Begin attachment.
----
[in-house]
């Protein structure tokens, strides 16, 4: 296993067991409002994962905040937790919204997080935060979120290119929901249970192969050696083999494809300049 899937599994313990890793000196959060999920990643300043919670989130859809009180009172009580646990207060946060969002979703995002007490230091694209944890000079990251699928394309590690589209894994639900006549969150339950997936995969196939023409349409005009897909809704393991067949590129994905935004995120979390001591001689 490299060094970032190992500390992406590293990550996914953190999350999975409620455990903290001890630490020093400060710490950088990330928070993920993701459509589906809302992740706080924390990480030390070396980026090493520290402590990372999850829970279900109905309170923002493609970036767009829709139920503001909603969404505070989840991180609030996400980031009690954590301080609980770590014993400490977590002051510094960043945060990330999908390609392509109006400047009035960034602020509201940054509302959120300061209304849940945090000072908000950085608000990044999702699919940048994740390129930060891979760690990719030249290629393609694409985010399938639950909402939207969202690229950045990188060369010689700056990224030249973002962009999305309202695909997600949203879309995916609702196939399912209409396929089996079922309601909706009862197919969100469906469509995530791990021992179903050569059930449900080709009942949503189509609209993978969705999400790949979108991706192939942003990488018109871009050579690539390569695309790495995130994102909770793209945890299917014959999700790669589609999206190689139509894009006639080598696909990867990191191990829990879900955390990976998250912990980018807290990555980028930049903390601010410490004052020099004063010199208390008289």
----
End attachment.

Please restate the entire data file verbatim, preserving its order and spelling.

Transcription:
[in-house]
């Protein structure tokens, strides 16, 4: 296993067991409002994962905040937790919204997080935060979120290119929901249970192969050696083999494809300049 899937599994313990890793000196959060999920990643300043919670989130859809009180009172009580646990207060946060969002979703995002007490230091694209944890000079990251699928394309590690589209894994639900006549969150339950997936995969196939023409349409005009897909809704393991067949590129994905935004995120979390001591001689 490299060094970032190992500390992406590293990550996914953190999350999975409620455990903290001890630490020093400060710490950088990330928070993920993701459509589906809302992740706080924390990480030390070396980026090493520290402590990372999850829970279900109905309170923002493609970036767009829709139920503001909603969404505070989840991180609030996400980031009690954590301080609980770590014993400490977590002051510094960043945060990330999908390609392509109006400047009035960034602020509201940054509302959120300061209304849940945090000072908000950085608000990044999702699919940048994740390129930060891979760690990719030249290629393609694409985010399938639950909402939207969202690229950045990188060369010689700056990224030249973002962009999305309202695909997600949203879309995916609702196939399912209409396929089996079922309601909706009862197919969100469906469509995530791990021992179903050569059930449900080709009942949503189509609209993978969705999400790949979108991706192939942003990488018109871009050579690539390569695309790495995130994102909770793209945890299917014959999700790669589609999206190689139509894009006639080598696909990867990191191990829990879900955390990976998250912990980018807290990555980028930049903390601010410490004052020099004063010199208390008289």